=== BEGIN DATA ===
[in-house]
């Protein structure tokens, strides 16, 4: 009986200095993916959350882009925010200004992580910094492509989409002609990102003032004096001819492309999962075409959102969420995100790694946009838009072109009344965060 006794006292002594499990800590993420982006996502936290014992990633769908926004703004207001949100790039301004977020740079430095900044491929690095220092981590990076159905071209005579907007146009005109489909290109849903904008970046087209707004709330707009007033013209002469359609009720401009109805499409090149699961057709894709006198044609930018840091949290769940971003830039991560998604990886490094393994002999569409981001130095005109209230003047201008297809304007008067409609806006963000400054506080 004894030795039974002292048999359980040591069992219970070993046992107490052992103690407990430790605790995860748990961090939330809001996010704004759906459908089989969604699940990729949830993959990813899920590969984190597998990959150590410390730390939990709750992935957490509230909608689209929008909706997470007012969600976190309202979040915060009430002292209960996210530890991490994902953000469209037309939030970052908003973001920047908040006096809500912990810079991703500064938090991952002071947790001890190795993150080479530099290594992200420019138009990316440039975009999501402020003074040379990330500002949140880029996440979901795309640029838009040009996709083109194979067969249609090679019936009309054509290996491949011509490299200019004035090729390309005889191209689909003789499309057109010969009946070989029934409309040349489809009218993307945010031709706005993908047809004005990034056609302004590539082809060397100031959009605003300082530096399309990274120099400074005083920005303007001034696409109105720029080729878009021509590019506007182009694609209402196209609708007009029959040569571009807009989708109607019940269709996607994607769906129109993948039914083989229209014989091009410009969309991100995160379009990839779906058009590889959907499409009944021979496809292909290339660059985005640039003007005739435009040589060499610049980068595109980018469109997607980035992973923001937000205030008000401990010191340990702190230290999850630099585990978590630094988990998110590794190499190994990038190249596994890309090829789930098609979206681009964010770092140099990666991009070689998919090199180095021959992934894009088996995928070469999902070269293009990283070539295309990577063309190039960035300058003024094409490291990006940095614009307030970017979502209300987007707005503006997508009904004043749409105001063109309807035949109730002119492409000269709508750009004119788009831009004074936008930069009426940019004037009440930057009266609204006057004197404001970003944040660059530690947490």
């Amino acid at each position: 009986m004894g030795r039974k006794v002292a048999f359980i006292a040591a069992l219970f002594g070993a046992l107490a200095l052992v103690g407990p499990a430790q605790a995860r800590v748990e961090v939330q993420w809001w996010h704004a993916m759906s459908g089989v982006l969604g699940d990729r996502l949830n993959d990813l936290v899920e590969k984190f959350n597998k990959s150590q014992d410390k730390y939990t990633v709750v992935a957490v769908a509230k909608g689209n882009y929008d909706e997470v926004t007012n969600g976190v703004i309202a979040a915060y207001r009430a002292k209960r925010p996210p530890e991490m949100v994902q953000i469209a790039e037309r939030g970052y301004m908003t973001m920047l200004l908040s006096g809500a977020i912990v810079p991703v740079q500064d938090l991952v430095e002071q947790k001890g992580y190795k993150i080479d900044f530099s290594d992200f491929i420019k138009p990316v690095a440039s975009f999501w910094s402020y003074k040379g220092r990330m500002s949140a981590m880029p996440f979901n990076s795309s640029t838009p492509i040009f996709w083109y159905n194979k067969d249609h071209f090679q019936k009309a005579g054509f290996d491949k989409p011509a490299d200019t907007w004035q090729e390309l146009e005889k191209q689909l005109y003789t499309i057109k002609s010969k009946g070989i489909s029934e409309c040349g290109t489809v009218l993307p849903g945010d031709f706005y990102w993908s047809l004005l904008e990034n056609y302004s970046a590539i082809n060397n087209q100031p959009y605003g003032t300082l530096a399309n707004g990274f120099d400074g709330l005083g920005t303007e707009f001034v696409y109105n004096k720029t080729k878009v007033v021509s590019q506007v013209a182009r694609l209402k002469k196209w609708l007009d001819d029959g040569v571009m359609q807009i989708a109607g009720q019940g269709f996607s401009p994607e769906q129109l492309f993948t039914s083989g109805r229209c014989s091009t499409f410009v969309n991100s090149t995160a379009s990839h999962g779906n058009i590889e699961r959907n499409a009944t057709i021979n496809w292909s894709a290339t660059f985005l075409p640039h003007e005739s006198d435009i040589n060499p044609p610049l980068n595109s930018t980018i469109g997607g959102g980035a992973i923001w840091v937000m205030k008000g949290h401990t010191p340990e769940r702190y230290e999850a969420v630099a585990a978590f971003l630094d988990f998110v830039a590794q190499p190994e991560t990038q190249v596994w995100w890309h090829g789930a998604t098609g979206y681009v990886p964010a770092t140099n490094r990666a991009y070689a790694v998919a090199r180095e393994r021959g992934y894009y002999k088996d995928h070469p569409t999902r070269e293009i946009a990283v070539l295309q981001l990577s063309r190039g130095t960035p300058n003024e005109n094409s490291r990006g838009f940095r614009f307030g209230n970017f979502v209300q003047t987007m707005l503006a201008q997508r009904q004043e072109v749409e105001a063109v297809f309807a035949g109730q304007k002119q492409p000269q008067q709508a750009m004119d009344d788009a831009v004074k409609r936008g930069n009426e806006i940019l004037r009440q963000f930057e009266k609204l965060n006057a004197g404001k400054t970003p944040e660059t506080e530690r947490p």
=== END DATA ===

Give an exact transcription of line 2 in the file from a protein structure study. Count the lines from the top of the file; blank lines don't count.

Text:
């Protein structure tokens, strides 16, 4: 009986200095993916959350882009925010200004992580910094492509989409002609990102003032004096001819492309999962075409959102969420995100790694946009838009072109009344965060 006794006292002594499990800590993420982006996502936290014992990633769908926004703004207001949100790039301004977020740079430095900044491929690095220092981590990076159905071209005579907007146009005109489909290109849903904008970046087209707004709330707009007033013209002469359609009720401009109805499409090149699961057709894709006198044609930018840091949290769940971003830039991560998604990886490094393994002999569409981001130095005109209230003047201008297809304007008067409609806006963000400054506080 004894030795039974002292048999359980040591069992219970070993046992107490052992103690407990430790605790995860748990961090939330809001996010704004759906459908089989969604699940990729949830993959990813899920590969984190597998990959150590410390730390939990709750992935957490509230909608689209929008909706997470007012969600976190309202979040915060009430002292209960996210530890991490994902953000469209037309939030970052908003973001920047908040006096809500912990810079991703500064938090991952002071947790001890190795993150080479530099290594992200420019138009990316440039975009999501402020003074040379990330500002949140880029996440979901795309640029838009040009996709083109194979067969249609090679019936009309054509290996491949011509490299200019004035090729390309005889191209689909003789499309057109010969009946070989029934409309040349489809009218993307945010031709706005993908047809004005990034056609302004590539082809060397100031959009605003300082530096399309990274120099400074005083920005303007001034696409109105720029080729878009021509590019506007182009694609209402196209609708007009029959040569571009807009989708109607019940269709996607994607769906129109993948039914083989229209014989091009410009969309991100995160379009990839779906058009590889959907499409009944021979496809292909290339660059985005640039003007005739435009040589060499610049980068595109980018469109997607980035992973923001937000205030008000401990010191340990702190230290999850630099585990978590630094988990998110590794190499190994990038190249596994890309090829789930098609979206681009964010770092140099990666991009070689998919090199180095021959992934894009088996995928070469999902070269293009990283070539295309990577063309190039960035300058003024094409490291990006940095614009307030970017979502209300987007707005503006997508009904004043749409105001063109309807035949109730002119492409000269709508750009004119788009831009004074936008930069009426940019004037009440930057009266609204006057004197404001970003944040660059530690947490």